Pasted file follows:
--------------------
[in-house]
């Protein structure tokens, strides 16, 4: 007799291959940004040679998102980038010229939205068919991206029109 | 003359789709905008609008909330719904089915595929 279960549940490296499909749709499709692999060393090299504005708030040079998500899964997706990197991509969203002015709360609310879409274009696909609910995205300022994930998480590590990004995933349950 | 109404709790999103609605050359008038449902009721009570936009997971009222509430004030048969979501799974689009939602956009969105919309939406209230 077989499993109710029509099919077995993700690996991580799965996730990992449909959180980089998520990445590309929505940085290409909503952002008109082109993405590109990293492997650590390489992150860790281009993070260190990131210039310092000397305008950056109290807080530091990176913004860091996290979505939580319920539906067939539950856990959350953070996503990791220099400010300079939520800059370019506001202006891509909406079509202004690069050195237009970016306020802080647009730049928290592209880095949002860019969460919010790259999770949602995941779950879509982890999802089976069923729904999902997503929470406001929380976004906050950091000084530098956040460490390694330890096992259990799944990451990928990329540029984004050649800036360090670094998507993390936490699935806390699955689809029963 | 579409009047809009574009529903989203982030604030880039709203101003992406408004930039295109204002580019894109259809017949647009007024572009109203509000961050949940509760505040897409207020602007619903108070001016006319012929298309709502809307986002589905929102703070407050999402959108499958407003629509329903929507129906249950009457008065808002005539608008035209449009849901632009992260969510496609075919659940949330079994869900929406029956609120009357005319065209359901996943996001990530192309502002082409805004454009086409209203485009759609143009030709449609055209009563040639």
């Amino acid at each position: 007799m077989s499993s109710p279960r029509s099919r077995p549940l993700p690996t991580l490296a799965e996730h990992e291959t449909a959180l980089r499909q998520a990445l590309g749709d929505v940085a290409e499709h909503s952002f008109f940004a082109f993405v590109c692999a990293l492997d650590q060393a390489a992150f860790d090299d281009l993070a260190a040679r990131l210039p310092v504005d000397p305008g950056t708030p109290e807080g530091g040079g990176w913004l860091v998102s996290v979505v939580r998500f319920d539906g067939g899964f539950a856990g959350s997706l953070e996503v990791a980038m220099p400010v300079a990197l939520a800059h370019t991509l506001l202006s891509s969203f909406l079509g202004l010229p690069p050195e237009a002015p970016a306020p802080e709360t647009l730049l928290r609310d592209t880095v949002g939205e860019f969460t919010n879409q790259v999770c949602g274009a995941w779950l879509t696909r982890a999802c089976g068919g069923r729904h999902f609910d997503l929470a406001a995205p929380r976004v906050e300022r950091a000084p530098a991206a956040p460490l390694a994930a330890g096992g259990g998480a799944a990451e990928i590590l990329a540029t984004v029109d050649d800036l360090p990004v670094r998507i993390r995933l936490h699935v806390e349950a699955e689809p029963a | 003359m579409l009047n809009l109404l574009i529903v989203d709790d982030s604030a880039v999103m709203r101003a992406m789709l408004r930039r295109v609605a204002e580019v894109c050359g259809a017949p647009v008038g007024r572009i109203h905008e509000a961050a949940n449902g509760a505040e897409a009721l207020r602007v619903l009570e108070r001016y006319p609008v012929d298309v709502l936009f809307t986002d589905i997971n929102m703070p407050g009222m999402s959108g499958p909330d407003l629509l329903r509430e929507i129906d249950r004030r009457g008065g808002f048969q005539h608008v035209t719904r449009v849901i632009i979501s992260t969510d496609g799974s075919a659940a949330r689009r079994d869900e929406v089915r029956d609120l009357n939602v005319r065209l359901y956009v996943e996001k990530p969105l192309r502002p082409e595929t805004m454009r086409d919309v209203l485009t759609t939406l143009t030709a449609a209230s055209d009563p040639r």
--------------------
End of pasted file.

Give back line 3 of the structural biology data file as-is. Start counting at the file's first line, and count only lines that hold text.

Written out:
């Amino acid at each position: 007799m077989s499993s109710p279960r029509s099919r077995p549940l993700p690996t991580l490296a799965e996730h990992e291959t449909a959180l980089r499909q998520a990445l590309g749709d929505v940085a290409e499709h909503s952002f008109f940004a082109f993405v590109c692999a990293l492997d650590q060393a390489a992150f860790d090299d281009l993070a260190a040679r990131l210039p310092v504005d000397p305008g950056t708030p109290e807080g530091g040079g990176w913004l860091v998102s996290v979505v939580r998500f319920d539906g067939g899964f539950a856990g959350s997706l953070e996503v990791a980038m220099p400010v300079a990197l939520a800059h370019t991509l506001l202006s891509s969203f909406l079509g202004l010229p690069p050195e237009a002015p970016a306020p802080e709360t647009l730049l928290r609310d592209t880095v949002g939205e860019f969460t919010n879409q790259v999770c949602g274009a995941w779950l879509t696909r982890a999802c089976g068919g069923r729904h999902f609910d997503l929470a406001a995205p929380r976004v906050e300022r950091a000084p530098a991206a956040p460490l390694a994930a330890g096992g259990g998480a799944a990451e990928i590590l990329a540029t984004v029109d050649d800036l360090p990004v670094r998507i993390r995933l936490h699935v806390e349950a699955e689809p029963a | 003359m579409l009047n809009l109404l574009i529903v989203d709790d982030s604030a880039v999103m709203r101003a992406m789709l408004r930039r295109v609605a204002e580019v894109c050359g259809a017949p647009v008038g007024r572009i109203h905008e509000a961050a949940n449902g509760a505040e897409a009721l207020r602007v619903l009570e108070r001016y006319p609008v012929d298309v709502l936009f809307t986002d589905i997971n929102m703070p407050g009222m999402s959108g499958p909330d407003l629509l329903r509430e929507i129906d249950r004030r009457g008065g808002f048969q005539h608008v035209t719904r449009v849901i632009i979501s992260t969510d496609g799974s075919a659940a949330r689009r079994d869900e929406v089915r029956d609120l009357n939602v005319r065209l359901y956009v996943e996001k990530p969105l192309r502002p082409e595929t805004m454009r086409d919309v209203l485009t759609t939406l143009t030709a449609a209230s055209d009563p040639r």